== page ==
The cameras have also exonerated drivers from blame following an accident, including truck drivers from other companies. One camera-equipped Erb truck was following another tractor-trailer near Trenton, Ont. when an SUV wandered into the truck’s lane and struck its trailer tires. The Erb driver manually activated the camera and was able to show it to police who discovered the SUV driver’s account of the event was inaccurate.

“A lot of our owner-operators run GoPros all the time,” Boehler said. “It has been very beneficial.”

But not all drivers are comfortable with cameras in their cab. Boehler admitted a couple drivers left the company, but not many. Erb uses cameras that are both forward- and driver-facing. It began the rollout with a 40-truck pilot project. Drivers involved in the pilot supported the broader rollout, but looking back, Boehler says the rollout could’ve been better implemented.

“Before going from the pilot to committing to it, we maybe should have put a program together and had an open information session to get those (pilot) drivers in those meetings to talk about it and get more feedback from the drivers,” Boehler admits. “Just getting more of the message out before committing to it.”

Gorski Bulk Transport is another carrier that has been among the early adopters of in-cab video. Gorski uses the PeopleNet platform, but unlike Erb, company president Ted Gorski Jr. opted for forward-facing cameras only.

“We chose to not add the inwardlytx-drive-cam-facing cameras,” Gorski said. “We felt that was a privacy issue we didn’t want to address. We felt it was not a necessary step; it was more important that we see things through our drivers’ eyes.”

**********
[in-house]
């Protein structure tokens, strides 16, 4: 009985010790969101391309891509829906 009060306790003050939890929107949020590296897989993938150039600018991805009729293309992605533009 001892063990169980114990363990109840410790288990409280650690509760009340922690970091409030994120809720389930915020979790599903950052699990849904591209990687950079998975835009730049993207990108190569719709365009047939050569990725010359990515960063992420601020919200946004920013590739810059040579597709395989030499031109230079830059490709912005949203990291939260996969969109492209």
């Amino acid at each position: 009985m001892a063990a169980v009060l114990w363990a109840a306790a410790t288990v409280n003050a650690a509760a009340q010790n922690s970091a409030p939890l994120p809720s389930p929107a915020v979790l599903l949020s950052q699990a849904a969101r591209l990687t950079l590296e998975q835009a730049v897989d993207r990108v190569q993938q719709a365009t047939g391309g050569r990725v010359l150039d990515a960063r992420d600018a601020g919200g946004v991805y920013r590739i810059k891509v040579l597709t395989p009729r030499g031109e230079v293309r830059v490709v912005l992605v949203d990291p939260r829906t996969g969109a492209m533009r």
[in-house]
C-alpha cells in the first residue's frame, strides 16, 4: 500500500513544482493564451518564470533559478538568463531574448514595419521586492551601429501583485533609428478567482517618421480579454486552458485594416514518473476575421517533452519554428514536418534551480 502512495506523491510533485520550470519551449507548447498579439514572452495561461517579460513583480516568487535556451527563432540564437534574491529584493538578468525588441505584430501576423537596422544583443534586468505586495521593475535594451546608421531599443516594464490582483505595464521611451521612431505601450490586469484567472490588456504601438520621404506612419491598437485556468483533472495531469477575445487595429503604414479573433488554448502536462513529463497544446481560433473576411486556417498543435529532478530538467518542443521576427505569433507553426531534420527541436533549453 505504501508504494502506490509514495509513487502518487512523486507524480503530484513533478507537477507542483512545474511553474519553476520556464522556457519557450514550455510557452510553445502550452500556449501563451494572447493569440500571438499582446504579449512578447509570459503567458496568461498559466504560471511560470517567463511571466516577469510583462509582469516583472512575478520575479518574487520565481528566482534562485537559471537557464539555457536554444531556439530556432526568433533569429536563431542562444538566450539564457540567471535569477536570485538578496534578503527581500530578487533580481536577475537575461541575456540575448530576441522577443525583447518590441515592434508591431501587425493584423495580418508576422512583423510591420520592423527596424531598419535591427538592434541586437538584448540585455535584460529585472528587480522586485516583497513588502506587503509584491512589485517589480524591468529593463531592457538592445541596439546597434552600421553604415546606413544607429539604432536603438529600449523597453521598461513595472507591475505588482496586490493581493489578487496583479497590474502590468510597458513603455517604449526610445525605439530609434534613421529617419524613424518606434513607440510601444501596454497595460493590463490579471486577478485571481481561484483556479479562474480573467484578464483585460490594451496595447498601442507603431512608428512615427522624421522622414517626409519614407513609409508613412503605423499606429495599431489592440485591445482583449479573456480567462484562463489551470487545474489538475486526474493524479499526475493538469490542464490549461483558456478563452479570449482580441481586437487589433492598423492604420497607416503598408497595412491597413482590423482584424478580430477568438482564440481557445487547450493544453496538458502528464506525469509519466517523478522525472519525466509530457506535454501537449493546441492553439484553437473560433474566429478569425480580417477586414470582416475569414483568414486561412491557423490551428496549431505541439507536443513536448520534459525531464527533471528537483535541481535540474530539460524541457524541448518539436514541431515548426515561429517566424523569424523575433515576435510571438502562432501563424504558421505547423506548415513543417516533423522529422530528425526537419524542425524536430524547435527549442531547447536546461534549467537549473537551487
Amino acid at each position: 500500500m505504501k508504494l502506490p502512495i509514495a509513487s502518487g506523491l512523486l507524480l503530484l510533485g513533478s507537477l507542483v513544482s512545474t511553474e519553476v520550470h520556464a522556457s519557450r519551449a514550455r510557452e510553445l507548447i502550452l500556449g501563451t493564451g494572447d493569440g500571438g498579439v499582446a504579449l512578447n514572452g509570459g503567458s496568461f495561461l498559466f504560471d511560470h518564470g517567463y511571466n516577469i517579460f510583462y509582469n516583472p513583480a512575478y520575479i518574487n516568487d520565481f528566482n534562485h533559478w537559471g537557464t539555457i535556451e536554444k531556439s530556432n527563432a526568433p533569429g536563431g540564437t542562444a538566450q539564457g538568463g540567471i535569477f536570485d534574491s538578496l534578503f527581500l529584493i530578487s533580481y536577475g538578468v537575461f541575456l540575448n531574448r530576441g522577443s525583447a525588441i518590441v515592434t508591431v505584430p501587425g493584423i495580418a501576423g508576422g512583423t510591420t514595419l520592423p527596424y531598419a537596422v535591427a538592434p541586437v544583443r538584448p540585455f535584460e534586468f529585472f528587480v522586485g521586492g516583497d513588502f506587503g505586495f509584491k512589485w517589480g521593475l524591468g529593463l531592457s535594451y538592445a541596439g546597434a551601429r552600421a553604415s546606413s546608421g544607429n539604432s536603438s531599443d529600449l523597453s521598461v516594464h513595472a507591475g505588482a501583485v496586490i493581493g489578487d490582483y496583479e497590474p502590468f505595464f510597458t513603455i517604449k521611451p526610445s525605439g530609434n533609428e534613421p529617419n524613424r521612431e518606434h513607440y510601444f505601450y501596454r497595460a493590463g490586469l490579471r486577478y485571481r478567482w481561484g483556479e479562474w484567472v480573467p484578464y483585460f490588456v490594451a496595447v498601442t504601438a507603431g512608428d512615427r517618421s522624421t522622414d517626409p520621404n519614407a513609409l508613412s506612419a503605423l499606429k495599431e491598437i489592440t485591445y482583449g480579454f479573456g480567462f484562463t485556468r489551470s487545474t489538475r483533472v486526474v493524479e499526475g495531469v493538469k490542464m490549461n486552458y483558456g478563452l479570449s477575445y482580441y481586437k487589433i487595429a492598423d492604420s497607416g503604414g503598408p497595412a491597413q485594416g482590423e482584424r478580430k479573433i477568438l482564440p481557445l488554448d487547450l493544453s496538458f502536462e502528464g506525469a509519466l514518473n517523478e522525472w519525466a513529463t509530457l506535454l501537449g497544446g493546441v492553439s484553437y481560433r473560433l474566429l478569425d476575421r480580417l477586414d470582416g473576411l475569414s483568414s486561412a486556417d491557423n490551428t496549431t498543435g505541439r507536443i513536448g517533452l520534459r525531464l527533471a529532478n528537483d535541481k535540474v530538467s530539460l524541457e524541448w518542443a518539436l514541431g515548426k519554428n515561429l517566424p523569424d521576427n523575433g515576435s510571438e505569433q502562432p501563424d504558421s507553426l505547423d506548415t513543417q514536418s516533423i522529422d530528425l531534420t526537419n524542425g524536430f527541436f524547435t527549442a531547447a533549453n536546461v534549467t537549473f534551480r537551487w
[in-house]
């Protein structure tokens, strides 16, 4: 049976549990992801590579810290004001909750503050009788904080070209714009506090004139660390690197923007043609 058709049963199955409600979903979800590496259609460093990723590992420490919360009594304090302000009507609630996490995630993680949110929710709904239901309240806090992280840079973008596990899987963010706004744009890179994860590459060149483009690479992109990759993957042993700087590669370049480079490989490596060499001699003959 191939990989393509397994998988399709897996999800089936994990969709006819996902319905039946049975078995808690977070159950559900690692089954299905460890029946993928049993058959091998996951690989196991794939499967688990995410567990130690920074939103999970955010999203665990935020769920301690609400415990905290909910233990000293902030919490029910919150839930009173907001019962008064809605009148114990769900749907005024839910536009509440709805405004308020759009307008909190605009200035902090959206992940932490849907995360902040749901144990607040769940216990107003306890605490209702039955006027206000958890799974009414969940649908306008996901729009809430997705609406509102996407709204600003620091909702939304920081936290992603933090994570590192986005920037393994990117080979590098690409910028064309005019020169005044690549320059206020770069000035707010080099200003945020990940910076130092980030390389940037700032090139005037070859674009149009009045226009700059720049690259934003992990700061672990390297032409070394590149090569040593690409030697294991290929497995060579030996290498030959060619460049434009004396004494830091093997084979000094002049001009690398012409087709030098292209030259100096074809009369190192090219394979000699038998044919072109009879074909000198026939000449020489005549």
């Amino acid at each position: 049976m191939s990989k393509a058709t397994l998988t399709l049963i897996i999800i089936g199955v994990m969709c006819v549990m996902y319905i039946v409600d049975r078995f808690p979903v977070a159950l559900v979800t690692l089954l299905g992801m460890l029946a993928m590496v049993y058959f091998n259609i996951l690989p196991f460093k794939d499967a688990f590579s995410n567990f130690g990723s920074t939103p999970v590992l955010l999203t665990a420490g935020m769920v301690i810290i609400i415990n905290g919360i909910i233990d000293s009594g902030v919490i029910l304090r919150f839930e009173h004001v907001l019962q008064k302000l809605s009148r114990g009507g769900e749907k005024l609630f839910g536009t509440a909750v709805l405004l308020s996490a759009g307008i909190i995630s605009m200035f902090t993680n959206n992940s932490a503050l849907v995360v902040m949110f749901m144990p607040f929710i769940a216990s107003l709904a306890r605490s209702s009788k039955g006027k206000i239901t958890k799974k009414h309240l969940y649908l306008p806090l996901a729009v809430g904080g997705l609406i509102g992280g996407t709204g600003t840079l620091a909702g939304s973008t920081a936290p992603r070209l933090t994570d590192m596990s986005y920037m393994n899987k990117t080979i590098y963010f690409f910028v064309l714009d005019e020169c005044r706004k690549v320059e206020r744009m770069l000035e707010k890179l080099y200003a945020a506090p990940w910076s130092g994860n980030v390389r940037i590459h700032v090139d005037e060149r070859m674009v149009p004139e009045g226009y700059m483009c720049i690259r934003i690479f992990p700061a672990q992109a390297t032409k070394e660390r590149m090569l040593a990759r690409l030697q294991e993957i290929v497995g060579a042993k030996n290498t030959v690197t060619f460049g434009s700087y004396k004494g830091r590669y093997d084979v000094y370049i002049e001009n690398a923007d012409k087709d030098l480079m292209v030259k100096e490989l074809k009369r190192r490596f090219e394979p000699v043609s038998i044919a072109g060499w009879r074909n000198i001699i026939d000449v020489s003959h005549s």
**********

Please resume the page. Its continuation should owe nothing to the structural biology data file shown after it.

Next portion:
Gorski opted to install cameras in its trucks after one of its drivers brought forward video from an accident scene he had captured with his own dash cam. It showed the other vehicle was at fault even though the motorist pinned the blame on the truck driver.

“We brought this to our driver safety meeting and asked if they’d support something like this and the support (for video) was overwhelming,” Gorski recalled.

“All too often in a situation where a big truck and small car are involved it’s the small car that has the most sympathy and in many cases the truck driver has done everything right and has no support,” Gorski added. “The video log allows you to prove it.”

The cameras also allow Gorski to find out about and celebrate its drivers’ accomplishments. For example, one driver recorded a close call in which his head’s up driving prevented a crash and the video was shown at a safety meeting in which best practices were shared.

“It’s not used as a punitive tool,” Gorski stressed. “It’s used for coaching, to support our drivers and to understand what is happening.”

Both Erb and Gorski have encountered instances in which Customs officers have been sensitive about cameras rolling at border crossings. Both companies provide lens covers so the cameras can be covered up at the border. While Boehler feels Erb gets a payback four months into the year, Gorski said it’s difficult to measure a return on investment, but that it isn’t necessarily about the money.

“The ROI, it’s not like improving fuel economy, reducing tire wear or preserving a non-renewable resource,” he explained. “To me the ROI is very different. It’s about promoting safety, about reducing driver turnover, it’s about supporting drivers to be the professionals they are in the workplace and giving them the tools they need to be successful.”

Did he just say, reducing driver turnover?

“Having the DVRs in the cab is something that just raises that level of professionalism one step further and says very clearly to our drivers that we are 100% behind them in the workplace,” Gorski added. “And if I see an incident where a driver has demonstrated safety in the workplace by preventing an accident or if there is an incident where the video exonerates the driver, that to me is payback right there. I don’t know how you can put a price tag on that.”